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Choosing the Right Python Serialization Tool

Serialization is a key process in programming where data structures or object states are transformed into a format that can be conveniently stored, transmitted, and later reconstructed.

Let’s explore the serialization options provided by Python!


JavaScript Object Notation, otherwise known as JSON, is a human-readable serialization format that is also simple for machines to parse. Python includes support for this format in the json module.

JSON is used fairly universally and is supported by most languages, as well as being the predominant format used to transmit data between networks.

Key features:

  • Text-based and language-independent.
  • Ideal for lightweight and cross-language data interchange.
  • Supports basic data types like strings, numbers, lists, and dictionaries.


  • Can only serialize simple data.
  • Depending on your data structure, you can balloon the size of the stored data due to the need to include delimiters in the format.
import json

# Serializing data
data = {'name': 'Arjan', 'profession': "Software Developer"}
json_data = json.dumps(data)

# Deserializing data
data_loaded = json.loads(json_data)


The marshal module is used for serializing and deserializing Python objects. It is mainly intended for serializing .pyc files, and is generally not intended for general persistence, especially across Python versions.

It can be used when implementing inter-process communication when working with multiprocessing. Outside of these cases, it’s generally not recommended for use. It can also only serialize simple, primitive types and is unsuitable for more complex data.

Key features:

  • Fast and specific to Python internal use.
  • Not secure against erroneous or maliciously constructed data.
  • Intended for Python bytecode serialization.


  • Not intended for general use.
  • It cannot be used across versions.
  • Non-universal format.
  • Can only serialize simple data types.
import marshal

# Serializing data
data = {'x': 1, 'y': 2}
serialized_data = marshal.dumps(data)

# Deserializing data
deserialized_data = marshal.loads(serialized_data)


The pickle module serializes Python object structures into byte streams and is more general than marshal. Unlike json, pickle can handle a wide variety of Python objects, including custom classes.

Of all of the options on the list, this is the most powerful but also the most dangerous.

pickle can serialize and deserialize arbitrary Python code, meaning it is able to be used by bad actors as a means to infect your computer with a malicious payload, and this generally avoids most antivirus technology as the code is being executed in an authorized application. This means you should never, ever unpickle data from untrusted sources.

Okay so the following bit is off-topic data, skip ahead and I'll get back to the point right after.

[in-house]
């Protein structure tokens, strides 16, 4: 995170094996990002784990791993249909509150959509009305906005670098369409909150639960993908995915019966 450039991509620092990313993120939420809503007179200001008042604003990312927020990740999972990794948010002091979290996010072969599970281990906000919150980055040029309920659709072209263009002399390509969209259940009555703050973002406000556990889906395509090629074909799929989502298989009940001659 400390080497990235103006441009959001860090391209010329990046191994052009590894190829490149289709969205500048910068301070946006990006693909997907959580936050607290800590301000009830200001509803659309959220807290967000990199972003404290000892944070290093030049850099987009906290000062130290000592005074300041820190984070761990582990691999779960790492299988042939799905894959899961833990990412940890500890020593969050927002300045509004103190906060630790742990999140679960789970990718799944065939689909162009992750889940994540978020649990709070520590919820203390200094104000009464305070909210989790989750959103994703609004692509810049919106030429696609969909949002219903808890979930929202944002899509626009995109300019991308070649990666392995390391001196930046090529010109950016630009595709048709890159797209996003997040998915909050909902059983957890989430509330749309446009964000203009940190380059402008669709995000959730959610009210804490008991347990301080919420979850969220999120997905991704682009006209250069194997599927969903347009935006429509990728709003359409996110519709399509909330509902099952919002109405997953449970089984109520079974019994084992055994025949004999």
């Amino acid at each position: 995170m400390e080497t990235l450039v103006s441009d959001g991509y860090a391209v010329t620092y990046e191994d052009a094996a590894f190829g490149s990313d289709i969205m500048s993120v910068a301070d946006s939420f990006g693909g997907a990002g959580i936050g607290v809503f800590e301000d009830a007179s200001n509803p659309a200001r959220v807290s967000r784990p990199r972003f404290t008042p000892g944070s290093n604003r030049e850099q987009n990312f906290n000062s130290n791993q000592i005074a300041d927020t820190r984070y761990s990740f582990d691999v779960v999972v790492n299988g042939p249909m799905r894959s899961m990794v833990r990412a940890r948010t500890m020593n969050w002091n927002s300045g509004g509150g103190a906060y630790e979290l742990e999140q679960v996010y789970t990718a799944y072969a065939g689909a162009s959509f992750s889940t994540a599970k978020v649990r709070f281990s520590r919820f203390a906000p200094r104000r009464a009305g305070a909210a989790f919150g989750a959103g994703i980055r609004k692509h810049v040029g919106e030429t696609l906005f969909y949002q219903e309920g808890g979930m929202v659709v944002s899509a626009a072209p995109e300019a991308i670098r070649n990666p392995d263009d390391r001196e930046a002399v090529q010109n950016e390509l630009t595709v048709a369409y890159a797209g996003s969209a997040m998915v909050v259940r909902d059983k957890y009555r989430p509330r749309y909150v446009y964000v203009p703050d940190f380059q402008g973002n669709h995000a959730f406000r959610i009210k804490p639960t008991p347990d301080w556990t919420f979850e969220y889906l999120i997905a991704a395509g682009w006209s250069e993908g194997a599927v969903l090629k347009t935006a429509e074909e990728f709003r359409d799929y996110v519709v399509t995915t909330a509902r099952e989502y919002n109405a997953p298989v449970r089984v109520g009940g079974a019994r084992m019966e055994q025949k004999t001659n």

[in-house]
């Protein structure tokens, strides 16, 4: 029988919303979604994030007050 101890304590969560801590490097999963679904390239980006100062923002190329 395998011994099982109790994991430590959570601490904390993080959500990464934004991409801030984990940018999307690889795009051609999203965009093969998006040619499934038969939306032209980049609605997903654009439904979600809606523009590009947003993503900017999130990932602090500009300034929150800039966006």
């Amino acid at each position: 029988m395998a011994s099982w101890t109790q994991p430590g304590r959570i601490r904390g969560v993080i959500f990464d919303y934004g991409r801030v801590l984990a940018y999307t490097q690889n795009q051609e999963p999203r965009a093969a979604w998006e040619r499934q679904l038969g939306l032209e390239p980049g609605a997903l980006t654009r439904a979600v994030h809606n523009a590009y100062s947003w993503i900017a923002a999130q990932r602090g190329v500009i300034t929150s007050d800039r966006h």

Key features:

  • Can serialize complex Python objects.
  • Supports binary formats.


  • Potentially dangerous.
  • Highly coupled to the structure of the code that generated it.
  • Not compatible between different versions.
import pickle

# Serializing data
data = {'a': [1, 2, 3], 'b': None}
with open('data.pkl', 'wb') as file:
    pickle.dump(data, file)

# Deserializing data
with open('data.pkl', 'rb') as file:
    loaded_data = pickle.load(file)


The shelve module is a persistent key store that utilizes pickle to serialize objects. This means that pickle is can store arbitrary Python objects. Since it uses pickle it comes with the same inherit risks.

Key features:

  • Dictionary-like interface.
  • Stores pickled objects with a key.
  • Good for simple data storage solutions.


  • All of the ones presented by pickle.
  • Can only track changes of mutable objects if specifically configured too, which comes at large performance costs.
  • Large file sizes, as well as multiple files per shelve depending on the operating system.
import shelve

# Serializing data
with'shelf.db') as shelf:
    shelf['info'] = {'name': 'Alice', 'occupation': 'Engineer'}

# Deserializing data
with'shelf.db') as shelf:


Lastly, ctypes is a foreign function library for Python that provides C-compatible data types and allows calling functions in DLLs or shared libraries. It also provides a number of ctype data structures, such as Structure. While not directly intended for serialization, it can facilitate it by organizing data into structures and converting them to bytes.

Key features:

  • Ideal for interfacing with C code.
  • Provides C-compatible data types.
  • It isn’t a direct serialization tool but can be used as a tool to write serializers.
  • Maximum control over the representation of serialized data.


  • It isn’t intended as a serialization tool; as such, all serialization and deserialization functions will need to be handwritten.
  • You will have to maintain your own serialization tools.

Final thoughts

Python provides a number of tools for serializing, each with their own strengths and weaknesses. For most common cases, JSON will be the preferable choice, and for situations where you need to serialize more complex data, pickle and shelve can be used.

Be sure to weigh up the pros and cons of each option and choose the one that suits your problem the best.

Be sure to check out my post on creating custom collections.

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